Senior Expert at the National Energy Security Fund Stanislav Mitrakhovich says that Russia and Belarus have reached mutually beneficial agreements on oil export.

“Perhaps, the Belarusians will be allowed to re-export Russian oil. This will make it easier for the Russians to convince their OPEC partners that they are meeting their output cut obligations. For the moment, OPEC doubts that the Russians do it – for despite reduced output, the Russians are enlarging their exports. Our formal explanation is that domestic demand is low but our partners still wonder why our exports is growing. Once the Russians start re-exporting their oil via Belarus, they will be able to say to OPEC that they are no longer enlarging their export,” Mitrakhovich says.

He doubts that the sides have reached some more specific or fundamental political agreements. “I don’t think that they have reached agreements on Crimea or the Russian air base in Belarus. Simply, Lukashenko has once again promised that he will not be as impudent as he sometimes is,” says the expert.

“Lukashenko may stop making pro-Western statements for some time but he will hardly take serious steps towards integration with Russia. He will hardly agree to transit to a single currency. He does not even need a single gas market. All he wants is that the Russians continue supplying gas on low prices and let him fix his own prices inside his country,” Mitrakhovich says.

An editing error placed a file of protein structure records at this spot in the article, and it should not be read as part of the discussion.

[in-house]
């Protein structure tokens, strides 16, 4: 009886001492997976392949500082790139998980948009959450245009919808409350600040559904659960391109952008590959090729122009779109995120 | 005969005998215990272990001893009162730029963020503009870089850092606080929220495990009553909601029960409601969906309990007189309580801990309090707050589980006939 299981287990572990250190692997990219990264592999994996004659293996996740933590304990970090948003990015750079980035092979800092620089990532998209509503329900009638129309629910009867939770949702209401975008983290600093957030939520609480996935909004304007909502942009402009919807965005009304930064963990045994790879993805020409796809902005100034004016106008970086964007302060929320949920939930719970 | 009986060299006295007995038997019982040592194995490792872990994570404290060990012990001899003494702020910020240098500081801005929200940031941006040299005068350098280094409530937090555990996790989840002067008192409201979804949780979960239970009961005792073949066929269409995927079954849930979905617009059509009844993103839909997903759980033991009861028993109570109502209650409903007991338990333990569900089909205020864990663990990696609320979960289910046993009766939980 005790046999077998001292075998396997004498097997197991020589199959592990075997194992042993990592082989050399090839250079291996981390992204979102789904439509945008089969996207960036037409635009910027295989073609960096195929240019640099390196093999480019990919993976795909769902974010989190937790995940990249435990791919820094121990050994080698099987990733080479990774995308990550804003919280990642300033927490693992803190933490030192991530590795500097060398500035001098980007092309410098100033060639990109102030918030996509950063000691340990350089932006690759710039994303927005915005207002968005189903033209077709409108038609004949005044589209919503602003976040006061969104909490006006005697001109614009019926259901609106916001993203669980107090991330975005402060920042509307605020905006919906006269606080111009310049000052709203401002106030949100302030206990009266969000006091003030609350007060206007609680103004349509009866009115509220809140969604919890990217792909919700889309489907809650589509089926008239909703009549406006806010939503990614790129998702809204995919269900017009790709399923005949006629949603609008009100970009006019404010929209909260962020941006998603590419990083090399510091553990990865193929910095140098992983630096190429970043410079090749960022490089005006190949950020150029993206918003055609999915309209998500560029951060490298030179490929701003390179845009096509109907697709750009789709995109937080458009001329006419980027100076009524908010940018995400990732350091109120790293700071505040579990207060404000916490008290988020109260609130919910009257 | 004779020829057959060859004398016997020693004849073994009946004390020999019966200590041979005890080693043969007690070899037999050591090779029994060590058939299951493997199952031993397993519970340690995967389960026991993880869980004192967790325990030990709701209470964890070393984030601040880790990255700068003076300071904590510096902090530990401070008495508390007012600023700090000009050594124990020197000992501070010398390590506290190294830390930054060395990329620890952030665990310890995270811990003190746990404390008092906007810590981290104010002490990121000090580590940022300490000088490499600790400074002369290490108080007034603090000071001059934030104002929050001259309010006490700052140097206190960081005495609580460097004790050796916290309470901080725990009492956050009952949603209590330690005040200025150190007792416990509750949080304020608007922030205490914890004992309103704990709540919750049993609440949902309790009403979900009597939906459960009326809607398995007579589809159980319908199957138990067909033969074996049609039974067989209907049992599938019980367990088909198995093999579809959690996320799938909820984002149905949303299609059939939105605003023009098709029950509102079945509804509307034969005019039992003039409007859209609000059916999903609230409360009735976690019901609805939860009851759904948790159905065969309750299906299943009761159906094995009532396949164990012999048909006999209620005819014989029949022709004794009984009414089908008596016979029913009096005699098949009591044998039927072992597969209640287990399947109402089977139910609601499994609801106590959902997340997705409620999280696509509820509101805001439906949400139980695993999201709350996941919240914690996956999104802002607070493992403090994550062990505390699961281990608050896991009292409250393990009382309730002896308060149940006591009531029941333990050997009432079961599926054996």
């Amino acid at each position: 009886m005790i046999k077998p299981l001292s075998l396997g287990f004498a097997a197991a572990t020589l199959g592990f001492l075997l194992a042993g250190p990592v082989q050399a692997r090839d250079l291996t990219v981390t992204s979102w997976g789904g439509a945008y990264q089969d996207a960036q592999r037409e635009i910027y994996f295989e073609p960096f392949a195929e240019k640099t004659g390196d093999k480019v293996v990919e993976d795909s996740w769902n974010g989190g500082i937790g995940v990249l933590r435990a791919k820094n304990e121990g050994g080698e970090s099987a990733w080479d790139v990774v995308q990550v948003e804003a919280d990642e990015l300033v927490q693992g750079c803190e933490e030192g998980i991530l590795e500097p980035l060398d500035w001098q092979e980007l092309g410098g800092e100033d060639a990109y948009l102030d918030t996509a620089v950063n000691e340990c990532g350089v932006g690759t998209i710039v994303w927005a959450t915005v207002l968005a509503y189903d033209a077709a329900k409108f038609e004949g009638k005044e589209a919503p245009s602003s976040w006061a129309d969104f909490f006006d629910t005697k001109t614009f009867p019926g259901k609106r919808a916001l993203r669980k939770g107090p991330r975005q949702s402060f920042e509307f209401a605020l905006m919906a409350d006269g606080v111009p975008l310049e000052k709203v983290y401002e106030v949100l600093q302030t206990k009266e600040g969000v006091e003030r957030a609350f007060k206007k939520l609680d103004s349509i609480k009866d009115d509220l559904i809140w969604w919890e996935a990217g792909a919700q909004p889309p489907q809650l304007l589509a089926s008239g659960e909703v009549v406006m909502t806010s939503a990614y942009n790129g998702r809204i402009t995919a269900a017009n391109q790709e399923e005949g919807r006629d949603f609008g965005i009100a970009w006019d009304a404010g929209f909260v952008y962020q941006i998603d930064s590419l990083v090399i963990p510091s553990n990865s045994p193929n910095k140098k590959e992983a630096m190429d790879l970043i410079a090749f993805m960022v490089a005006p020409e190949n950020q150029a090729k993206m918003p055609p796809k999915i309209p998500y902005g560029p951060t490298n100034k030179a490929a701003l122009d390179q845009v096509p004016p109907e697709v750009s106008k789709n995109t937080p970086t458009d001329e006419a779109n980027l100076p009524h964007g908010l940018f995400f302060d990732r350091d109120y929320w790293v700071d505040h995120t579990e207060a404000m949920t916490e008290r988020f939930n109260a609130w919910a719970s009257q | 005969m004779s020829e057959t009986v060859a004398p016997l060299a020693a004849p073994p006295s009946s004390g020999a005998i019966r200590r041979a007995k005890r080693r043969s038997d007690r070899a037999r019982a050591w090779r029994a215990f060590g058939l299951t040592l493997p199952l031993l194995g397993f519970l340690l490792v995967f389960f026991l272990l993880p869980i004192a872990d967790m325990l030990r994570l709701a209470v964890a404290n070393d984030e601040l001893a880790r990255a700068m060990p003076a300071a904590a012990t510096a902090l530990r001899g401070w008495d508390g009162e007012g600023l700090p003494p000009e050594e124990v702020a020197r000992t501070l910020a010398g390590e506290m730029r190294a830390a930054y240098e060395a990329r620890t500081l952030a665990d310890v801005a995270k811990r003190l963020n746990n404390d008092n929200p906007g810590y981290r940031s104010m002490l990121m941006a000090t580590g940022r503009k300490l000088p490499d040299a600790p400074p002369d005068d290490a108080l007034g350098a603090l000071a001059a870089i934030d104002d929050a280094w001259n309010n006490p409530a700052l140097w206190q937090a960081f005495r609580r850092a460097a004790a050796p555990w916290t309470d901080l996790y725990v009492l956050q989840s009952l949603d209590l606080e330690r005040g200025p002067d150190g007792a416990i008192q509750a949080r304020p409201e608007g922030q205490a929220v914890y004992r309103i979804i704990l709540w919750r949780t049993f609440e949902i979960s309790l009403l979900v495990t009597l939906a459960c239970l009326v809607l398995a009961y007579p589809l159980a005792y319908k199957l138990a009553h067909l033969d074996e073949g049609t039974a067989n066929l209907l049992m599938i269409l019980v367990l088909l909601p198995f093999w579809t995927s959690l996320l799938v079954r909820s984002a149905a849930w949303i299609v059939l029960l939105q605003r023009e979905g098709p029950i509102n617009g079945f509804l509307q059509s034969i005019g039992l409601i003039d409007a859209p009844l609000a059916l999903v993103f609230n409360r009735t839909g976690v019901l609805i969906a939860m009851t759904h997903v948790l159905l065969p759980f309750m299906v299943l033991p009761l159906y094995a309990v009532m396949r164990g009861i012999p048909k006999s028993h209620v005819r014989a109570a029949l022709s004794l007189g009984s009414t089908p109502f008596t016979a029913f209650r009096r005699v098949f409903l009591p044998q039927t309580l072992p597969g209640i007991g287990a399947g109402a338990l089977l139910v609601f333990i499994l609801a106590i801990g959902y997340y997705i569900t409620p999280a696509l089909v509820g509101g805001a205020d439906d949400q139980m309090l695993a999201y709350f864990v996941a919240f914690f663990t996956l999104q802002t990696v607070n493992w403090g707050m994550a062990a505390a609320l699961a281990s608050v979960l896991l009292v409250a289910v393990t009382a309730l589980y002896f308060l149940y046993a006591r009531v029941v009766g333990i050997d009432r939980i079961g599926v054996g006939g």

According to him, the Russians have made much bigger concessions. “They have offered the Belarusians a discount for their gas. They have let them charge customs duties on their oil. In exchange, the Belarusians have repaid their gas debt but they did that due to one more Russian loan and may well need one more loan to repay this one,” Mitrakhovich says.

He says that the Russians’ key goal during the talks was to find an optimal scheme for their oil re-export via Belarus and also to find a way to improve their relations with the Belarusians.

“It is not the first time the Russians are acting like this. They have had a number of conflicts with the Belarusians over the last two decades and each time they made concessions and enlarged their subsidies in exchange for promises of integration. This has evolved into a kind of an algorithm and we need to get accustomed to it,” Mitrakhovich says.

On the other hand, this new reconciliation will hardly last for long. “Very soon, we may witness a new conflict – once the Russians insist on selling them stakes in some Belarusian companies or if Lukashenko joins the EU’s Eastern Partnership program. Today, the Belarusian economy is weak and needs more and more subsidies. This too may give ground for a conflict of interests,” Mitrakhovich says.

As EADaily reported earlier, in early April, Vladimir Putin and Alexander Lukashenko said that all the problems existing between Russia and Belarus, particularly, the oil and gas conflict, had been resolved. Belarus has repaid its debt to Gazprom and Russia has promised it a new loan worth $1bn and the next $600mn tranche from the Eurasian Economic Union fund.